BALTIMORE -- The gray and white pit bull sat in the center of the circle of fifth-graders. He listened attentively as the students took turns reading to him. At times, his droopy eyes appeared to lock with those of the readers.
Four-year-old Knox is one of the "pet ambassadors" who travel to Westport Academy Elementary/Middle School every Tuesday to listen to students read as part of an effort to improve their reading skills and boost their self-esteem.
Organizers say practicing reading with dogs promotes confidence among students who may struggle to read at grade level. The Maryland Society for the Prevention of Cruelty to Animals, one of the country's oldest animal welfare groups, has been working with the school since January.
"I was one of those kids growing up that reading out loud was scary for me," said Katie Flory, the Maryland SPCA's community affairs director. "A lot of the kids here feel the same way. But with the dogs, they don't have to worry about that. They're not being judged."
Similar programs are catching on in animal shelters and schools across the country.
Less than 5 percent of students at Westport passed the English Language Arts portion of the statewide assessments last year. Flory said it's too early to measure what impact reading to dogs might have on test scores. But Principal Melody Locke said it has already influenced the culture in the South Baltimore school.
"I can say that interest in reading has definitely increased," she said. "This is a piece of the puzzle, just getting them interested in picking books up."
In 2010, researchers at the University of California, Davis studied a group of students who read to dogs once a week for 10 weeks. They found that third graders improved their reading fluency by 12 percent.
The experience also changed students' feelings toward reading aloud. At the beginning of the study, students told the researchers that they felt self-conscious, clumsy, and uncomfortable reading out loud. By the end, they described it as fun and cool, and said they felt more relaxed when reading to a dog.
When Knox, the pitbull, and Lucy Gaga, a Boston terrier, walk through the Westport doors, they're immediately enveloped by students who are excited to read to them, pet them, and cuddle with them on fuzzy carpets in the school's multipurpose room.
"The students always look forward" to reading to the dogs, third grade teacher Kelsey Stritzinger said. "Their faces light up anytime I say, 'We have SPCA today.'"
Deasia Allen, a 10-year-old fifth grader, said she has become a more confident reader since the dogs started showing up at her school. She likes it so much that she started reading to her own dog at home. She said her chihuahua, Missy, is a much more attentive listener than her little sister.
"My dog never gets up and says, 'I want to leave, this is boring,'" Deasia said.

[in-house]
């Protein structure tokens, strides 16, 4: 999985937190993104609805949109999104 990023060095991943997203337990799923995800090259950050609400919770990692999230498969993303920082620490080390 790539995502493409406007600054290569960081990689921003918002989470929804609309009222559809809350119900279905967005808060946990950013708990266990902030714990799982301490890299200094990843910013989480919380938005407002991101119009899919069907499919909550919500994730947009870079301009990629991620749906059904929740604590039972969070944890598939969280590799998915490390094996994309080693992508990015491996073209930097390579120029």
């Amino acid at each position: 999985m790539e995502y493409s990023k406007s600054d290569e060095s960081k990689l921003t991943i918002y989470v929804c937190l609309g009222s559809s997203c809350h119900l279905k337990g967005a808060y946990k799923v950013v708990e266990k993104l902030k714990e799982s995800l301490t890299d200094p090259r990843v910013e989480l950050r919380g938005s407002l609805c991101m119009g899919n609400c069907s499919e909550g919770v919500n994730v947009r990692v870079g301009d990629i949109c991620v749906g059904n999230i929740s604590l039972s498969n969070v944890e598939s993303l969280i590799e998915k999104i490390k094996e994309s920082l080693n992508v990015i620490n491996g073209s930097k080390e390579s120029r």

About 200 Westport students read to the dogs on an alternating, bi-weekly schedule.
The students flip through an age-appropriate book with an animal theme. They are encouraged to gently help their classmates sound out difficult words, or point them to the right page should they get lost.
As they read, Lucy Gaga weaves underneath the plastic blue chairs. Nearby, Knox sits in his doggy bed, while students lean over to pet him.
The books tie into larger lesson plans taught by SPCA staff on the humane treatment of animals. The staff members explain how to greet a dog correctly and what pet care entails, among other topics.
The SPCA hopes to leave students with more compassion for animals and each other. The students go on field trips to the shelter, and learn how to show love and care to cats and dogs.
Researchers say animal abuse indicates a person is more likely to also turn to violence against people.
Animal abuse is reported in the area around Westport at a greater rate than in the city as a whole. In the Westport, Mt. Winans and Lakeland neighborhoods, city officials reported 296 calls about animals in danger per 10,000 households in 2016. The citywide average was 177.
"I like how the children respond to the whole idea of being compassionate to animals," Locke said. "If they're compassionate to animals, the connection will be made to be compassionate to fellow human beings."
Locke said she notices students behaving more gently toward each other when they read to the dogs. That's especially important at a school like Westport, she said, where about 30 percent of students have special needs and may be more susceptible to bullying.
The program is funded with a $15,000 grant from the The Harry and Jeanette Weinberg Foundation. The foundation's Baltimore Library Project has transformed libraries at 14 middle and elementary schools in recent years.
The SPCA hopes to expand the program to more Weinberg libraries in coming years.
"It's helped some of our more shy students come out of their shells," said Rachel Duden, a program associate with the foundation. "Reading to the dogs and not feeling like they have to be scared has helped them improve."
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